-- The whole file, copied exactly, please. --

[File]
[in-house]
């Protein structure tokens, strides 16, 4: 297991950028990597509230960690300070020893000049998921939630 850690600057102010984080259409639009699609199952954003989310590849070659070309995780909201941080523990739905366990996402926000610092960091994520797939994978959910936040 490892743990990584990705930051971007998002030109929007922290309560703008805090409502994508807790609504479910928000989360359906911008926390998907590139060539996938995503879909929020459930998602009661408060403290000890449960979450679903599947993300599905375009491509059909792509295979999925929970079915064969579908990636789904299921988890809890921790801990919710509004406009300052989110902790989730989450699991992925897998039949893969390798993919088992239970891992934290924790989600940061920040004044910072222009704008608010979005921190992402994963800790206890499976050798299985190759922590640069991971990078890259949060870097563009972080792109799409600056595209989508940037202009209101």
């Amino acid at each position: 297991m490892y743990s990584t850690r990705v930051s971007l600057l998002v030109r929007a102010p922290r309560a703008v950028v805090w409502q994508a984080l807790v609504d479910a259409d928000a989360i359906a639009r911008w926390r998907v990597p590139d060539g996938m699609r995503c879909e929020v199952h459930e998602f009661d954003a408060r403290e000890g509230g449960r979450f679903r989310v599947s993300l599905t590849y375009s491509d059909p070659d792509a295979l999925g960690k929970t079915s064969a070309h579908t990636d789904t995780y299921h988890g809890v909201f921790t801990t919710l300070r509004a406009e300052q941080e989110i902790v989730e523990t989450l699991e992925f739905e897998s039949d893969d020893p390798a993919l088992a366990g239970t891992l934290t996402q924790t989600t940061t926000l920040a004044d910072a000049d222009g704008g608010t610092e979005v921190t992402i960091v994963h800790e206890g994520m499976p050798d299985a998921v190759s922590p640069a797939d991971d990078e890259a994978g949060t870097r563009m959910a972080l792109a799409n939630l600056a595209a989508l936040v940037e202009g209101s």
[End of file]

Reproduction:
[in-house]
């Protein structure tokens, strides 16, 4: 297991950028990597509230960690300070020893000049998921939630 850690600057102010984080259409639009699609199952954003989310590849070659070309995780909201941080523990739905366990996402926000610092960091994520797939994978959910936040 490892743990990584990705930051971007998002030109929007922290309560703008805090409502994508807790609504479910928000989360359906911008926390998907590139060539996938995503879909929020459930998602009661408060403290000890449960979450679903599947993300599905375009491509059909792509295979999925929970079915064969579908990636789904299921988890809890921790801990919710509004406009300052989110902790989730989450699991992925897998039949893969390798993919088992239970891992934290924790989600940061920040004044910072222009704008608010979005921190992402994963800790206890499976050798299985190759922590640069991971990078890259949060870097563009972080792109799409600056595209989508940037202009209101």
């Amino acid at each position: 297991m490892y743990s990584t850690r990705v930051s971007l600057l998002v030109r929007a102010p922290r309560a703008v950028v805090w409502q994508a984080l807790v609504d479910a259409d928000a989360i359906a639009r911008w926390r998907v990597p590139d060539g996938m699609r995503c879909e929020v199952h459930e998602f009661d954003a408060r403290e000890g509230g449960r979450f679903r989310v599947s993300l599905t590849y375009s491509d059909p070659d792509a295979l999925g960690k929970t079915s064969a070309h579908t990636d789904t995780y299921h988890g809890v909201f921790t801990t919710l300070r509004a406009e300052q941080e989110i902790v989730e523990t989450l699991e992925f739905e897998s039949d893969d020893p390798a993919l088992a366990g239970t891992l934290t996402q924790t989600t940061t926000l920040a004044d910072a000049d222009g704008g608010t610092e979005v921190t992402i960091v994963h800790e206890g994520m499976p050798d299985a998921v190759s922590p640069a797939d991971d990078e890259a994978g949060t870097r563009m959910a972080l792109a799409n939630l600056a595209a989508l936040v940037e202009g209101s």